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Olympic round-up

Raj

The Olympics have only recently kicked off, but there is already a lot to talk about. For example, Michael Phelps is bidding to win an unprecedented eight gold medals in the swimming, something that he could quite possibly do – one down, seven to go. But regardless of whether he can reach this target or not, all Americans should feel proud of him anyway – even with a “mediocre” haul this year he would still be one of the most impressive athletes ever to contest the Games.

But perhaps some of the more interesting news deals with events surrounding the Olympics. The start was tainted by the sad murder of an American tourist, Todd Bachman, by some psychopathic Chinese man, who then himself committed suicide. But what I found even more horrifying were allegations that the Chinese authorities have been trying to sweep this under the carpet.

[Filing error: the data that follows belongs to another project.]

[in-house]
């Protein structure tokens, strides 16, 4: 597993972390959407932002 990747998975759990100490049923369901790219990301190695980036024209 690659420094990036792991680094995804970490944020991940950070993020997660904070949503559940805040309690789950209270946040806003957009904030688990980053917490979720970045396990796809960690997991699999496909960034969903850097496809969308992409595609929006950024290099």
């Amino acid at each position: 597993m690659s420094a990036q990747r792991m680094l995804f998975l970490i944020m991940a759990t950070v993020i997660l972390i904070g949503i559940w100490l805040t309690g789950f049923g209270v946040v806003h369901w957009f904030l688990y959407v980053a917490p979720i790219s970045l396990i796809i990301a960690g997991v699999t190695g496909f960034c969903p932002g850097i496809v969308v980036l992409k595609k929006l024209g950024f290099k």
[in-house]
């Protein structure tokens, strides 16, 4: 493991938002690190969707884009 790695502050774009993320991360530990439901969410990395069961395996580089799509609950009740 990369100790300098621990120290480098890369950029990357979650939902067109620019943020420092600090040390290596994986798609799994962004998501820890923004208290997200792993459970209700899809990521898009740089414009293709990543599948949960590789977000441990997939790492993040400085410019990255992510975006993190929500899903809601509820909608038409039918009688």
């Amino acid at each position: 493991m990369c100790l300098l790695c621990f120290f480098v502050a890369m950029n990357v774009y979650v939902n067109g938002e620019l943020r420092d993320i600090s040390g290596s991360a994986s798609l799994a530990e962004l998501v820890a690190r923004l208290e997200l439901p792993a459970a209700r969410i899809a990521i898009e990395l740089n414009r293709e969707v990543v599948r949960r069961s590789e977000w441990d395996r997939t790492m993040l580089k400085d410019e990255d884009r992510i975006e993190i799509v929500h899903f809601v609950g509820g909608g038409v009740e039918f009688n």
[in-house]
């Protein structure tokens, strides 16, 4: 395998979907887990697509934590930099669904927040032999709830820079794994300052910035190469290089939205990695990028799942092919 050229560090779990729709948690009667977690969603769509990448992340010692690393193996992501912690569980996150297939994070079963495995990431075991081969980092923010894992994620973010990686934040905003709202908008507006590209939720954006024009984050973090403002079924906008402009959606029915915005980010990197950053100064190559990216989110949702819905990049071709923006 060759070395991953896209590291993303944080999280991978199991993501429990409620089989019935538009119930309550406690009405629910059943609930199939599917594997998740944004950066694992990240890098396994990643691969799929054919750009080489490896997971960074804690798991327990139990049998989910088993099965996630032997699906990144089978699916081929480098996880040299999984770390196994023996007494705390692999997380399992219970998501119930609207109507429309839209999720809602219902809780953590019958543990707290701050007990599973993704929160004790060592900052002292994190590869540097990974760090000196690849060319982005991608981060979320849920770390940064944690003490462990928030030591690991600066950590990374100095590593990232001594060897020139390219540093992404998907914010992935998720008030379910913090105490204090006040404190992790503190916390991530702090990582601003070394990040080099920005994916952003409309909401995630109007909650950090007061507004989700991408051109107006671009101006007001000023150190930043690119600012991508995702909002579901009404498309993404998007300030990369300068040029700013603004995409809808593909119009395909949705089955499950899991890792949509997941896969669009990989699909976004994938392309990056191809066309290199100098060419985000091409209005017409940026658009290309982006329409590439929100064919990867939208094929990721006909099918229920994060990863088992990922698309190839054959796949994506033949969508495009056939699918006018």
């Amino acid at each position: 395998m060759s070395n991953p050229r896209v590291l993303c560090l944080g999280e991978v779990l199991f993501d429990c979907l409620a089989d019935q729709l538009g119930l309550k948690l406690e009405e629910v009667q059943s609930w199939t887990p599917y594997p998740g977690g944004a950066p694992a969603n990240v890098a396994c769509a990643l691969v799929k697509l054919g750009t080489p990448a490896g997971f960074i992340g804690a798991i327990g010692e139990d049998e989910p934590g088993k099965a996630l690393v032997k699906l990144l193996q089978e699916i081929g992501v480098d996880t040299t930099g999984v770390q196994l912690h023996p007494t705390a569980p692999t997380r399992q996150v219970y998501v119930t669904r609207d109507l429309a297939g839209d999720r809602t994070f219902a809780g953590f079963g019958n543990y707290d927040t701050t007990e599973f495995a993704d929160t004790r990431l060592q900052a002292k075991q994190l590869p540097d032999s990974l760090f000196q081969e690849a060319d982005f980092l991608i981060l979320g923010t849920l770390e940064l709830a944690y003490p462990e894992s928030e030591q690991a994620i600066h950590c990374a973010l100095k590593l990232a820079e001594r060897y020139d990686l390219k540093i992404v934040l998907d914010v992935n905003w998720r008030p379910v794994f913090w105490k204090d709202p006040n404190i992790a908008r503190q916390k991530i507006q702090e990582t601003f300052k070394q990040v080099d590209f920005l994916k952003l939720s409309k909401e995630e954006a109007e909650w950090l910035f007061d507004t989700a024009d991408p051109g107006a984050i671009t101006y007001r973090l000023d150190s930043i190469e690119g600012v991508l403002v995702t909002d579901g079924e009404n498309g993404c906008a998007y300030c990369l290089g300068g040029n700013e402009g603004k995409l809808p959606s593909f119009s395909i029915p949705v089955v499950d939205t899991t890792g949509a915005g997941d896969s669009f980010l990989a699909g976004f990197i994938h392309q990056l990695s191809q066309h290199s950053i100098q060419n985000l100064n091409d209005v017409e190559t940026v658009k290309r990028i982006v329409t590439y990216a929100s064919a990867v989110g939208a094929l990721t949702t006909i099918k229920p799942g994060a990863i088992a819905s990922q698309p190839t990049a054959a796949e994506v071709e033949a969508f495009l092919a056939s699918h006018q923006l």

Chinese residents who lived and worked close to the scene of the crime appeared to be under orders not to discuss the incident. ‘Why are you paying so much attention to this? Murders happen all the time. You should pay attention to the two gold medals that China won today,’ said a middle-aged woman in a flower-patterned shirt.

Yes, so long as China tops the medal table who cares if visitors to Beijing are murdered?

We can hope that the report is wrong, but what this woman said seems like a typical result of Chinese propaganda enforcement. When people are told to ignore bad news and focus on the good, comments like these slip out. The other explanation, that this was a genuine view, would be even more terrible if it reflected a wider attitude and would indicate that Chinese nationalism being whipped up by the CCP over the Olympics is now leading many Chinese people to abandon common-sense.